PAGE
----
What is an Investment Club?
Investment clubs have been around for decades, and tens of thousands exist in America today. They've been growing in popularity in recent years, partly due to the best-selling books by the Beardstown Ladies.
Members of investment clubs, often groups of friends or co-workers, typically meet once a month to discuss companies and make decisions about which stocks to buy and sell. At meetings they each contribute a small sum of money that is deposited in a joint account. Members take turns researching and reporting on promising companies in which they might invest or companies in which the club is already invested.
The National Association of Investors Corp. (NAIC), established in 1951, has set forth guidelines for running successful investment clubs. It urges members to:
- Invest money regularly, regardless of market conditions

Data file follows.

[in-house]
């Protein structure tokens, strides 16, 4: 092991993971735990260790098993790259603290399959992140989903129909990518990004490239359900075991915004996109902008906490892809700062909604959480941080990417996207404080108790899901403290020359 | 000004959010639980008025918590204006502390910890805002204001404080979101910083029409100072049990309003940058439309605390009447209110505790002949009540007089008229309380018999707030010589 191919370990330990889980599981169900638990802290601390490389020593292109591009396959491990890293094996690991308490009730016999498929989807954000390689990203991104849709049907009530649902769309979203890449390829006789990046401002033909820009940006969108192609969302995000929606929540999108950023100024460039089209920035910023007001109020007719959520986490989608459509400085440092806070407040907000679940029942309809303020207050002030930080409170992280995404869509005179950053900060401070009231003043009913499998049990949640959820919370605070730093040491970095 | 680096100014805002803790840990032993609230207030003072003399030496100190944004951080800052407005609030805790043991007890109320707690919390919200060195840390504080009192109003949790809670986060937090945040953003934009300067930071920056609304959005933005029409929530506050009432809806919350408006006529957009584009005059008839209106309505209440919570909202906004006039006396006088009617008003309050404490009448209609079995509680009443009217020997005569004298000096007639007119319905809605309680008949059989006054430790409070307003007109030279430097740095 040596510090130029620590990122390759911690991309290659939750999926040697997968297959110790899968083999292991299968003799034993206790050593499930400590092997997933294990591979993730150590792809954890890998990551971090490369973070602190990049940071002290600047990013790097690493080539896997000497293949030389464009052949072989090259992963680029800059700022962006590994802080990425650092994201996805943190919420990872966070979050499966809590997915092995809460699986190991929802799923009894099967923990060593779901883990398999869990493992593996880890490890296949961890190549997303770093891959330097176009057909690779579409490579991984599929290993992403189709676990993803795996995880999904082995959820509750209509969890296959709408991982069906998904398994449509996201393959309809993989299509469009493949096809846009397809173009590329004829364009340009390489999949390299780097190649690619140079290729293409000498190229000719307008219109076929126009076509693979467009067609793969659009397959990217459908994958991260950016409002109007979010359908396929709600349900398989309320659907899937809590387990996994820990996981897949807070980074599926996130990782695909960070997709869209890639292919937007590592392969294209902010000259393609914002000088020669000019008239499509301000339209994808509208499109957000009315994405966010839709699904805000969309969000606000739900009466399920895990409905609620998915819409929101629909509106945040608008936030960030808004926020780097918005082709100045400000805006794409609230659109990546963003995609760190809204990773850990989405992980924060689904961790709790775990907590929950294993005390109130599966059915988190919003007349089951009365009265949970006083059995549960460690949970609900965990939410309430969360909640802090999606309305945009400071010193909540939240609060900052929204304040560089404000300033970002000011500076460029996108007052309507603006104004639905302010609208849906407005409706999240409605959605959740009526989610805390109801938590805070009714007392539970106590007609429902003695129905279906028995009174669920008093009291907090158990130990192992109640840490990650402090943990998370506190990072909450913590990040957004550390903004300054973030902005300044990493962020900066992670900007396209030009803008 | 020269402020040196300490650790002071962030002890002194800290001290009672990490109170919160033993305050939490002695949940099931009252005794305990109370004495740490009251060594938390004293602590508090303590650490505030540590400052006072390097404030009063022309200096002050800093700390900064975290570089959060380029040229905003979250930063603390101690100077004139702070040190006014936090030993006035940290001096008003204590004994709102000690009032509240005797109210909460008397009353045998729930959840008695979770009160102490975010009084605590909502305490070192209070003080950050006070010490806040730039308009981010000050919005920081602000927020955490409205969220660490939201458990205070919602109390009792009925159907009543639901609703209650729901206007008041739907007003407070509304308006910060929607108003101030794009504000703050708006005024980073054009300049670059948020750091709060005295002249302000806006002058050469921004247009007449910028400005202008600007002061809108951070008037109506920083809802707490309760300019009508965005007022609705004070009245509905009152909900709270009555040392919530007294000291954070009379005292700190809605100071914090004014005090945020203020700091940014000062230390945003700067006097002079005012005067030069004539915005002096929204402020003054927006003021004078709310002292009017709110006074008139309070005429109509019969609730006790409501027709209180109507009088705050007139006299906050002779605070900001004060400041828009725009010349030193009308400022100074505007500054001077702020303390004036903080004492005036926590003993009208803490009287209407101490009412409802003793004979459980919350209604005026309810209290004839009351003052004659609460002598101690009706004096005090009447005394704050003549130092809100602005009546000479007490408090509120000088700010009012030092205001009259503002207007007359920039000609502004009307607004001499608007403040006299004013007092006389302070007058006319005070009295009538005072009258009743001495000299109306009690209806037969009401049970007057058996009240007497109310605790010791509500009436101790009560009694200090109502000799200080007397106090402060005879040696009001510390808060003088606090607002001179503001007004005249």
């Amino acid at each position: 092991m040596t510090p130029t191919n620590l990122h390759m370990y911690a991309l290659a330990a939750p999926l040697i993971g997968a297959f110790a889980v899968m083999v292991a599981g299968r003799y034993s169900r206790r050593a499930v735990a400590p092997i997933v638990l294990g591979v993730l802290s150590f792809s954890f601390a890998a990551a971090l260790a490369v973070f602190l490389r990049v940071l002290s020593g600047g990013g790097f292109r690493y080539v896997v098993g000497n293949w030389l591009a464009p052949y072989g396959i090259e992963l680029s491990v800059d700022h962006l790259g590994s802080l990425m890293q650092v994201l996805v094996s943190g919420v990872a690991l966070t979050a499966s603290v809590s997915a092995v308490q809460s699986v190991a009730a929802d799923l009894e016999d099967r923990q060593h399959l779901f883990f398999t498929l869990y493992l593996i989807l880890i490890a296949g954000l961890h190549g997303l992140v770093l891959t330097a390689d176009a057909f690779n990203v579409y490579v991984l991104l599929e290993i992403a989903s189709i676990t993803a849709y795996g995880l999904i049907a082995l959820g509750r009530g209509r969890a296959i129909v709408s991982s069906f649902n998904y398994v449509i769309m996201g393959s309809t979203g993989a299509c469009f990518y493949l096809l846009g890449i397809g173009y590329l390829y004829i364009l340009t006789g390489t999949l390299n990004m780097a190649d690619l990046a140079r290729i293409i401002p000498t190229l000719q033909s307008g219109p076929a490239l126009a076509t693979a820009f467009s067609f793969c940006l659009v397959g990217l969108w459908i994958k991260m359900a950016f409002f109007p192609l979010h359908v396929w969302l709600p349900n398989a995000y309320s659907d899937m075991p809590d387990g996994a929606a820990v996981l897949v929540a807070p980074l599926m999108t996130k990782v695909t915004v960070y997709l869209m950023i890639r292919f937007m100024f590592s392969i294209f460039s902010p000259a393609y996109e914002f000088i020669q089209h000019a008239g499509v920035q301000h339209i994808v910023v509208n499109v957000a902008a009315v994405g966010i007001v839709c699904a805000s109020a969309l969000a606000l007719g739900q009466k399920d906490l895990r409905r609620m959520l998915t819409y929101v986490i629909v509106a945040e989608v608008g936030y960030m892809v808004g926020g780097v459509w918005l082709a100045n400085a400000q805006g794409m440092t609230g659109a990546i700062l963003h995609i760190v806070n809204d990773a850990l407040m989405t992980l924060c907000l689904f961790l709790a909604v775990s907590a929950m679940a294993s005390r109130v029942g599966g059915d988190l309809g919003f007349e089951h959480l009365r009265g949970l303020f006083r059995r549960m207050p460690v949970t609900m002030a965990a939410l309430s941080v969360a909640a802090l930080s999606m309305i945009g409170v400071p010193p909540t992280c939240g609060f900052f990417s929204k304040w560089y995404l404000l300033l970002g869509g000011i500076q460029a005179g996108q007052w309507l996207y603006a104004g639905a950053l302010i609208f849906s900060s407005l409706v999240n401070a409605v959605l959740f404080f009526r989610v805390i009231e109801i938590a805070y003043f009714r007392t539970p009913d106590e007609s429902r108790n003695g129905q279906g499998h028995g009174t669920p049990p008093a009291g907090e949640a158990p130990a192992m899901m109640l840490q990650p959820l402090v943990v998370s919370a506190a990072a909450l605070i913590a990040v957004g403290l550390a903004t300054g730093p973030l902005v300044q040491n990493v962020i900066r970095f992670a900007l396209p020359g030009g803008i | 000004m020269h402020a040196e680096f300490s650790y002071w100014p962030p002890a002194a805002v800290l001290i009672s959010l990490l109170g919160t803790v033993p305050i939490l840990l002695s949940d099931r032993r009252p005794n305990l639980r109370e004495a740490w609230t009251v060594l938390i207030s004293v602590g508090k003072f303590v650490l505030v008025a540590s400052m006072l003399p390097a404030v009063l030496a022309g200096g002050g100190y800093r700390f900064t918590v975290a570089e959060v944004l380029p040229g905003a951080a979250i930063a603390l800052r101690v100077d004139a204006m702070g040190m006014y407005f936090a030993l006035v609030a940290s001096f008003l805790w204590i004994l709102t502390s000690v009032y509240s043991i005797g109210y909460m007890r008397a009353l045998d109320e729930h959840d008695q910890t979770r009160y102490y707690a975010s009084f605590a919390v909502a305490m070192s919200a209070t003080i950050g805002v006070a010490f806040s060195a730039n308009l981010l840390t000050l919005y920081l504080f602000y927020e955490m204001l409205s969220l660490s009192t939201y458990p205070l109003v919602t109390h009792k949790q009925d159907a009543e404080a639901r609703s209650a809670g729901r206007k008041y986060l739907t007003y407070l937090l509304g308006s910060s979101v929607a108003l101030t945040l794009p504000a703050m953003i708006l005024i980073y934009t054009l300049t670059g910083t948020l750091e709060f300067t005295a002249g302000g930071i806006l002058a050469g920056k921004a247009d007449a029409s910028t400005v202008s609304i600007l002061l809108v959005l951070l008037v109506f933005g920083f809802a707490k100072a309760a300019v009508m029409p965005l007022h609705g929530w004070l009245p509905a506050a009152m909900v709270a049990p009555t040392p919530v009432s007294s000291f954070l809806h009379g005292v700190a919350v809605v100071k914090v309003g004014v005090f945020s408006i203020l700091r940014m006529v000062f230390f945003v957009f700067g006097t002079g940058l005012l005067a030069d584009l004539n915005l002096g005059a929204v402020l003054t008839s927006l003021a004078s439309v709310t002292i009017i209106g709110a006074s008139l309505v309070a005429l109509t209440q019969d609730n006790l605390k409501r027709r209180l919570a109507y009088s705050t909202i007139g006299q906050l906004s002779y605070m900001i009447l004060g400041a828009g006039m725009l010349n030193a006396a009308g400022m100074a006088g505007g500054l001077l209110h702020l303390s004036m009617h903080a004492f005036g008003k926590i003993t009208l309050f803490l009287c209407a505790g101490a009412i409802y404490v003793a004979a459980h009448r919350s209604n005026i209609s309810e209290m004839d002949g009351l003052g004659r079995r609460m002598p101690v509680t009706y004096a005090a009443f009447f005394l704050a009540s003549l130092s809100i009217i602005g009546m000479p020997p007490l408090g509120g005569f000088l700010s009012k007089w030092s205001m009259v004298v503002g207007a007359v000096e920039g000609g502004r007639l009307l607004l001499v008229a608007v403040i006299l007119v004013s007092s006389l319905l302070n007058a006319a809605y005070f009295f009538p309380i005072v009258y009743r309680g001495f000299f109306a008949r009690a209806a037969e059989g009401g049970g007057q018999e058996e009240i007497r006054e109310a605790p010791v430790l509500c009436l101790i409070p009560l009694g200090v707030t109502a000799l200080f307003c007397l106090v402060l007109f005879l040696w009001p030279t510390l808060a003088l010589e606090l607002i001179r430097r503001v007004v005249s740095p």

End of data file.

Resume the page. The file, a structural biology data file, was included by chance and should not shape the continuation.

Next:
- Reinvest all dividends and capital gains
- Buy stock in companies that are growing faster than most of their peers
- Diversify investments, not putting all the communal eggs into one basket
These guidelines are fully Foolish and quite sensible. (Of course, hang around Fooldom online and you'll glean much more guidance. We run a bunch of real-money portfolios, modeling a variety of investing strategies for you.)
Successful investment clubs focus on learning as well as doing. There's often an education officer elected and guest speakers invited. Club members seek to explore new ideas and discuss investing issues. One month a member might present her findings on the value of screening for low P/E stocks. Another month, a member might report on a book he read about a great investor like Warren Buffett or Ben Graham. In the early sessions of a club's life, education components might be very introductory, covering how to read a balance sheet or an earnings report. A year or two later, the club might be learning new ways to value stocks or discussing an interview published with a successful equities analyst.
Investment clubs today hold a total of more than $175 billion worth of equities in their portfolios -- rivaling the largest mutual funds. Each month investment clubs add more than $50 million. This is big business -- and exceedingly Foolish, too.